Interview

Ryu Games' Lilly Contino on coming out as trans, representation, and personal achievements

"One of the significant issues is that trans people are simply not represented enough in professional environments"

Ryu Games' Lilly Contino on coming out as trans, representation, and personal achievements

At PocketGamer.biz, we want to profile the many incredible people from all walks of life that are critical to the success of the mobile games industry.

In our Progressive Play series, we discuss finding a place in the games industry, the various challenges faced, and what needs to be done to make games more diverse.

Today, Lilly Contino announced that she is a trans woman. We spoke with her about her professional history, representation of trans people within the games industry, and her proudest achievements.

Can you tell us a bit about your role at Ryu Games and what it entails?

Ryu Games provides the backend tooling for game developers to simply and compliantly enable skill-based competition and esport tournaments in games with real cash prizes. I am the business development lead and run studio and publisher partnerships for mobile, PC, and console. I'm often the first contact game developers will have with Ryu, and love working with studios to add a skill mode to their existing game.

You made the switch to work in the games industry fairly recently. What made you decide to make the change?

Before switching to games, I worked in the Jewish non-profit world. I was primarily an educator/administrator and also spent some time fundraising. Non-profit is great because you can make a huge difference in people’s lives, but the burnout is real.

I am quite proud of the culture I’ve helped build at Ryu Games - our culture is kind, open, honest, and inclusive
Lilly Contino

On the other hand, I’d been gaming since I was four years old but never considered it a professional possibility. I eventually found Lost Tribe Esports (a Jewish teen engagement non-profit), which hired me as their director of gaming. That experience helped me bridge the gap between personal and professional gaming and ultimately enter the games industry.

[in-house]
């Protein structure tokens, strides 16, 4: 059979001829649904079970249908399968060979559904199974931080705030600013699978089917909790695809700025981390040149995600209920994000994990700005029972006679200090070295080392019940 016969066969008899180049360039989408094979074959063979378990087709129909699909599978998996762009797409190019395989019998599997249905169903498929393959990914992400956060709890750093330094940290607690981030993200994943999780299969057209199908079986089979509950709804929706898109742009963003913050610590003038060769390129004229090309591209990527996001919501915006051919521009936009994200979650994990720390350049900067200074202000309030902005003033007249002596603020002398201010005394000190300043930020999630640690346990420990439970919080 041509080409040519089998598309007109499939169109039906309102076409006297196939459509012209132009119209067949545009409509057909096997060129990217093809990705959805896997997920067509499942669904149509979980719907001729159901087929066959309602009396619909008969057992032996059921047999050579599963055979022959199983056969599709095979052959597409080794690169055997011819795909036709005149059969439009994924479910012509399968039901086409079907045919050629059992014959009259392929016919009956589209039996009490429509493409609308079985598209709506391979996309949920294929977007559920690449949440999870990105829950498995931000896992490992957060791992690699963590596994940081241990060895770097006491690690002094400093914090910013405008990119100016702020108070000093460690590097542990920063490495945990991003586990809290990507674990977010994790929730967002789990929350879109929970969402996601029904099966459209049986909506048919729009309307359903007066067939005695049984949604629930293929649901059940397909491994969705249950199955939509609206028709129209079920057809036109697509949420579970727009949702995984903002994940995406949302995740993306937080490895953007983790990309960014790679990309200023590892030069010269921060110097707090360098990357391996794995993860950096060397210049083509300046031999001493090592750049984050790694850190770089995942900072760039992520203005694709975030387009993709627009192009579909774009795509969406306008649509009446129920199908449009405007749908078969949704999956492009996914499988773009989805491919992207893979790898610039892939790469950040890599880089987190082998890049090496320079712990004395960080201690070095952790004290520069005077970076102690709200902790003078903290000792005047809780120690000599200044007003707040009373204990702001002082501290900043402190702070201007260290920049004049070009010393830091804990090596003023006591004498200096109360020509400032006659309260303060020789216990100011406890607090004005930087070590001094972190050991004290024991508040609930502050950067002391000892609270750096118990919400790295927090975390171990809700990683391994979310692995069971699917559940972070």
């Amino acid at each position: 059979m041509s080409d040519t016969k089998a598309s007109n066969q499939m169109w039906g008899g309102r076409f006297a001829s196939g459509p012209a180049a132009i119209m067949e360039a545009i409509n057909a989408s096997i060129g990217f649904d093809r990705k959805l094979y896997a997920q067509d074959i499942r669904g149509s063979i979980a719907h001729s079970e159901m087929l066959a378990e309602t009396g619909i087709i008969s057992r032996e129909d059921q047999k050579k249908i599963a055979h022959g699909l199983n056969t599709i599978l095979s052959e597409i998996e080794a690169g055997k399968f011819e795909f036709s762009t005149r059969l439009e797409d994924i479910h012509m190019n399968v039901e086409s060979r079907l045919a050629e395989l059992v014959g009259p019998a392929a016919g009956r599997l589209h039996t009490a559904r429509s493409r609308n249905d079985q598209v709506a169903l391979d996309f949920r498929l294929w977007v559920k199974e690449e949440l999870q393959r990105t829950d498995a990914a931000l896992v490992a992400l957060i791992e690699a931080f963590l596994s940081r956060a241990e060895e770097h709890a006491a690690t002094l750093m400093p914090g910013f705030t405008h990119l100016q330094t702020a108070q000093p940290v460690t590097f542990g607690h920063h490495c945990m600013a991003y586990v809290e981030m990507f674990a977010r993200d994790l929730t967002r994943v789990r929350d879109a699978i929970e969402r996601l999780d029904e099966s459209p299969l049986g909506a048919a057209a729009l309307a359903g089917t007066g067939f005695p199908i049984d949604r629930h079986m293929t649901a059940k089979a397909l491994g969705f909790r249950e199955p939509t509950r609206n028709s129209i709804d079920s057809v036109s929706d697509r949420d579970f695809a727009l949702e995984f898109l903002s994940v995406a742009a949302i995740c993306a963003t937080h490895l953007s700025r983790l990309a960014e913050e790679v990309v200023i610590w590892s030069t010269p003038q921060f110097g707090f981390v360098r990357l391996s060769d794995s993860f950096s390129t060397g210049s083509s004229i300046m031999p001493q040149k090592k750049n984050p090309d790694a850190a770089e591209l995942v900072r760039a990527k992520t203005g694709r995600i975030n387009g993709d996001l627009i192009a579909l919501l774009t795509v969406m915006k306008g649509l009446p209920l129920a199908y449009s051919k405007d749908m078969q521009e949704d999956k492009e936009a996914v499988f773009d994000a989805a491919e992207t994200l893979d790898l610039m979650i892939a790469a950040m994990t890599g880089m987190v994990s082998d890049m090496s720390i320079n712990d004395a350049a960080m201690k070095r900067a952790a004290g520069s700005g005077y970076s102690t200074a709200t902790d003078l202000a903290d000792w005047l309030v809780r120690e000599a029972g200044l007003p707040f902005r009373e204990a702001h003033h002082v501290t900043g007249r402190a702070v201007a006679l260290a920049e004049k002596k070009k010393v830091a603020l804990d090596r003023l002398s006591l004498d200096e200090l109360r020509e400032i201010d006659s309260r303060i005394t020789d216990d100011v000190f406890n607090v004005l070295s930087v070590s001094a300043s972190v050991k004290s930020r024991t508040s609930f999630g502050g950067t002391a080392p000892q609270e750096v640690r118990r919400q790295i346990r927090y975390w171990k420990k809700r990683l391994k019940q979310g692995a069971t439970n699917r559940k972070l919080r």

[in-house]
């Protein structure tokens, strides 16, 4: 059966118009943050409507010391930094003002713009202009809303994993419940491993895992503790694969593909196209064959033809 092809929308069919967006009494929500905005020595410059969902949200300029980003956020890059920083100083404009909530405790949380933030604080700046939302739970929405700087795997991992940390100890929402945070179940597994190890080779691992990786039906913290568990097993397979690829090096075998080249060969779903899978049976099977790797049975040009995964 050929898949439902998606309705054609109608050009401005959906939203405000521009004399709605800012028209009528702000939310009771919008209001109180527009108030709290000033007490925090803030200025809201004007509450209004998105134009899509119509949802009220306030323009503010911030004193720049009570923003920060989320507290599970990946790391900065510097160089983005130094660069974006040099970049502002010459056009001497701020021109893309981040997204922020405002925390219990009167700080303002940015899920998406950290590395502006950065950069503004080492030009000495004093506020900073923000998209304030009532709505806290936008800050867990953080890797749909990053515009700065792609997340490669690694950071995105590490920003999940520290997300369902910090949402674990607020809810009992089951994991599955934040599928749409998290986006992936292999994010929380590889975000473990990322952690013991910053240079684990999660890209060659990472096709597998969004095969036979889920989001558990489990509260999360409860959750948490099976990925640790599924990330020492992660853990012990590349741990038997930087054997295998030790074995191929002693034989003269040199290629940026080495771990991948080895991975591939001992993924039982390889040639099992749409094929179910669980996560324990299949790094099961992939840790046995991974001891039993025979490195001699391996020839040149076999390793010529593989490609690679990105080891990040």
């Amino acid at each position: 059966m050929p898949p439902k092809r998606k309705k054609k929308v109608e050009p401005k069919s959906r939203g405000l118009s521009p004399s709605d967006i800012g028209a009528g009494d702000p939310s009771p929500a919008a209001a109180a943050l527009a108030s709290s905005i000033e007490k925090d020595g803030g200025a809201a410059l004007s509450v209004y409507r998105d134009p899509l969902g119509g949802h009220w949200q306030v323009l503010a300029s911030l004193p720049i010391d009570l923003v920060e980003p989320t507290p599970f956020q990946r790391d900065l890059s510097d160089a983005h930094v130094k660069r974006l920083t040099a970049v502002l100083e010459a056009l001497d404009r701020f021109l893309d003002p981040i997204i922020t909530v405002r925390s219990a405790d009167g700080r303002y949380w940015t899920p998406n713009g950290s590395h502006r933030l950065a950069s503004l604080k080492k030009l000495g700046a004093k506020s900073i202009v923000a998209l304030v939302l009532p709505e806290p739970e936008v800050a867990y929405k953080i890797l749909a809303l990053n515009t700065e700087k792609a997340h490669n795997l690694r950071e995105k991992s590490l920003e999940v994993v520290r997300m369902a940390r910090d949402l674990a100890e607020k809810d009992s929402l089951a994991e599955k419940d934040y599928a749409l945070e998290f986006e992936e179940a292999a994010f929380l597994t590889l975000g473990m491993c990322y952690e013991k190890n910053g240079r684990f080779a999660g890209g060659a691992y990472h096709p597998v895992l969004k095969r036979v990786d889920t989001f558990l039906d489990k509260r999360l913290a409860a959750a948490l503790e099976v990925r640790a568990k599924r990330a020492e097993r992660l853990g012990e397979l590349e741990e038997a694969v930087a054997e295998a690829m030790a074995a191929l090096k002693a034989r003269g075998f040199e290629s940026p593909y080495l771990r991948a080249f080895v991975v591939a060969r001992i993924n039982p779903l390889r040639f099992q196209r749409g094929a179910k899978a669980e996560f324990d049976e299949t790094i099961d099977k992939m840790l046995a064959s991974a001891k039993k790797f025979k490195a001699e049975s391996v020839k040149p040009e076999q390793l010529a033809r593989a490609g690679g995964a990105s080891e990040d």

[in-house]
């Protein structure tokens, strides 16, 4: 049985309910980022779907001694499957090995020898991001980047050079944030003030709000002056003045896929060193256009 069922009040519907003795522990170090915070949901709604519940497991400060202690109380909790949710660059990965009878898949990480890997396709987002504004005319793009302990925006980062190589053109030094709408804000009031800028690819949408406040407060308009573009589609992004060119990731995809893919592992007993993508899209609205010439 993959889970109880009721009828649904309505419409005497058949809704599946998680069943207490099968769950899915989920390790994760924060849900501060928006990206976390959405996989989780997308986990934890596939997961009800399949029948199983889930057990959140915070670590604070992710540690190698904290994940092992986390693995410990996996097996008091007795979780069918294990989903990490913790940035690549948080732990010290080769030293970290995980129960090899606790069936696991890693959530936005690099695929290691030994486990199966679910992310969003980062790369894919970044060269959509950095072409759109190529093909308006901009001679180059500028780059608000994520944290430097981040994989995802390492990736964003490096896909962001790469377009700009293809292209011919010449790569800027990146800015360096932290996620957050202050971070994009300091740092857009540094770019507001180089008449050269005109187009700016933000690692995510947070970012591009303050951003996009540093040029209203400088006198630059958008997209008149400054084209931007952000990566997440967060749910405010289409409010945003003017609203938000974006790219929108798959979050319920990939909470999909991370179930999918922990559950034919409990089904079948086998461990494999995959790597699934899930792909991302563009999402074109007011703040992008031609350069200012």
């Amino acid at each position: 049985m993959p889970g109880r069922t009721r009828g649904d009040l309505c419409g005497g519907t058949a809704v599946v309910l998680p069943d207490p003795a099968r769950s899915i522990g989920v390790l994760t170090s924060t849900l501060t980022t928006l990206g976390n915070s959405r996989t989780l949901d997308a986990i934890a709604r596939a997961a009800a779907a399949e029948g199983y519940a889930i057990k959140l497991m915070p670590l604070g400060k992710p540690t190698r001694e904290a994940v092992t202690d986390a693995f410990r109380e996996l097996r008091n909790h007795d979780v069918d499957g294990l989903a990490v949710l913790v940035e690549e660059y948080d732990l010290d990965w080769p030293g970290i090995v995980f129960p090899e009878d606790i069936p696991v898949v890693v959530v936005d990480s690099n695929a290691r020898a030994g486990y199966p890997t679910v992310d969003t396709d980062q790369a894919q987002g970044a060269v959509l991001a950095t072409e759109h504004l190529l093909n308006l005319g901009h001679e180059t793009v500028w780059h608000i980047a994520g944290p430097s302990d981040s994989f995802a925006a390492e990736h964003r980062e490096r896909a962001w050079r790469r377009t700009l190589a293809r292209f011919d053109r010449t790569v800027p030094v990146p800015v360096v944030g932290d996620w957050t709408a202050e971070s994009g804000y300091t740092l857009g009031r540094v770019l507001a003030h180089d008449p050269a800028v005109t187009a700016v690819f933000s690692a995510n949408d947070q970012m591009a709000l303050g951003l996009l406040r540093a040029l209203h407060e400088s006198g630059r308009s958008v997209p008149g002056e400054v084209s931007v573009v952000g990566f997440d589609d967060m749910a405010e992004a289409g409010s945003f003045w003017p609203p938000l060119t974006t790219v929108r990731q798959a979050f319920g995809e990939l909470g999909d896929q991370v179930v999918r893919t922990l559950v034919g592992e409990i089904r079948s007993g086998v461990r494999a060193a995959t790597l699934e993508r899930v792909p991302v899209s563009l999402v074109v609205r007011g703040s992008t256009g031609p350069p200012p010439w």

How do you expect the games industry, including co-workers, peers, and the wider industry, will react to your announcement?

I am fortunate to have incredibly supportive peers and co-workers who reacted with kindness and acceptance when I came out to them. Coming out to the broader industry, I hope to receive the same level of support.

Unfortunately, the games industry is still behind on many social issues. Many trans people are hesitant to come out, fearing losing their job or friends. There’s a lot of work to be done in this industry, specifically surrounding gender equality.

Do you believe that you will face additional challenges as a trans person within the games industry?

Absolutely. Internalised transphobia is tough to weed out, even among trans people themselves. We’re taught growing up that gender is inextricably linked to biological sex, and anyone who doesn’t feel at home in their assigned gender is wrong in some way. I struggle with this teaching quite a bit still.

These unfortunate dogmas lead to much mistreatment of trans people in the world. Trans people are fired, turned down for jobs, and shunned by their social groups just for being themselves.